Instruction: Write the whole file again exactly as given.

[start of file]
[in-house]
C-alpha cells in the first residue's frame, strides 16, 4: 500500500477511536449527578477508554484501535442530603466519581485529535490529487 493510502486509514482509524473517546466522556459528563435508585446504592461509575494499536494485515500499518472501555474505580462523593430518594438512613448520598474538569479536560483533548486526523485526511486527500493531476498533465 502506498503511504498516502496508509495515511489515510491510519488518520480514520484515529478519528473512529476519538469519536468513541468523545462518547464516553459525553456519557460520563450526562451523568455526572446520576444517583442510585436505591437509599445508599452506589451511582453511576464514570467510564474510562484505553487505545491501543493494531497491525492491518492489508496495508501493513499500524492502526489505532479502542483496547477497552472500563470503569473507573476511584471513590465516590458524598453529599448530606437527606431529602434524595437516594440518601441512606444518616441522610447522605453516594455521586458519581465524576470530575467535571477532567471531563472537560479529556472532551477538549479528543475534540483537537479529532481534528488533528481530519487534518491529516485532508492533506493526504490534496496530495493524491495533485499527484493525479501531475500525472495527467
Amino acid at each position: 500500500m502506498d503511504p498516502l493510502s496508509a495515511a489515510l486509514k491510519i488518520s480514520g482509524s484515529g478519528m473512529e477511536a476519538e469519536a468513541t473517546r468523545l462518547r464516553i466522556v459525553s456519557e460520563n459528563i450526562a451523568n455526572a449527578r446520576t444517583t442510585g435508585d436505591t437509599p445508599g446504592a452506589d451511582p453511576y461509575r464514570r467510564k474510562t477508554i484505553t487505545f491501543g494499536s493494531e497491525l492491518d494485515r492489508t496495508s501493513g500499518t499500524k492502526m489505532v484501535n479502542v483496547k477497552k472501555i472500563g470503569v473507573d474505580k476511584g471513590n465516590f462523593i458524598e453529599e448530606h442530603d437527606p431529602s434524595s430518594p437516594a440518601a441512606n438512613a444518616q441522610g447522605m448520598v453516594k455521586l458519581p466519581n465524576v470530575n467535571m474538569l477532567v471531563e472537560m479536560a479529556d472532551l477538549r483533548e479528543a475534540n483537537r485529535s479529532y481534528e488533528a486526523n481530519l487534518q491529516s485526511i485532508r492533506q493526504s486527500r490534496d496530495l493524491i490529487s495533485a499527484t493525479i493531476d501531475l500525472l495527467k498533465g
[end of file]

[in-house]
C-alpha cells in the first residue's frame, strides 16, 4: 500500500477511536449527578477508554484501535442530603466519581485529535490529487 493510502486509514482509524473517546466522556459528563435508585446504592461509575494499536494485515500499518472501555474505580462523593430518594438512613448520598474538569479536560483533548486526523485526511486527500493531476498533465 502506498503511504498516502496508509495515511489515510491510519488518520480514520484515529478519528473512529476519538469519536468513541468523545462518547464516553459525553456519557460520563450526562451523568455526572446520576444517583442510585436505591437509599445508599452506589451511582453511576464514570467510564474510562484505553487505545491501543493494531497491525492491518492489508496495508501493513499500524492502526489505532479502542483496547477497552472500563470503569473507573476511584471513590465516590458524598453529599448530606437527606431529602434524595437516594440518601441512606444518616441522610447522605453516594455521586458519581465524576470530575467535571477532567471531563472537560479529556472532551477538549479528543475534540483537537479529532481534528488533528481530519487534518491529516485532508492533506493526504490534496496530495493524491495533485499527484493525479501531475500525472495527467
Amino acid at each position: 500500500m502506498d503511504p498516502l493510502s496508509a495515511a489515510l486509514k491510519i488518520s480514520g482509524s484515529g478519528m473512529e477511536a476519538e469519536a468513541t473517546r468523545l462518547r464516553i466522556v459525553s456519557e460520563n459528563i450526562a451523568n455526572a449527578r446520576t444517583t442510585g435508585d436505591t437509599p445508599g446504592a452506589d451511582p453511576y461509575r464514570r467510564k474510562t477508554i484505553t487505545f491501543g494499536s493494531e497491525l492491518d494485515r492489508t496495508s501493513g500499518t499500524k492502526m489505532v484501535n479502542v483496547k477497552k472501555i472500563g470503569v473507573d474505580k476511584g471513590n465516590f462523593i458524598e453529599e448530606h442530603d437527606p431529602s434524595s430518594p437516594a440518601a441512606n438512613a444518616q441522610g447522605m448520598v453516594k455521586l458519581p466519581n465524576v470530575n467535571m474538569l477532567v471531563e472537560m479536560a479529556d472532551l477538549r483533548e479528543a475534540n483537537r485529535s479529532y481534528e488533528a486526523n481530519l487534518q491529516s485526511i485532508r492533506q493526504s486527500r490534496d496530495l493524491i490529487s495533485a499527484t493525479i493531476d501531475l500525472l495527467k498533465g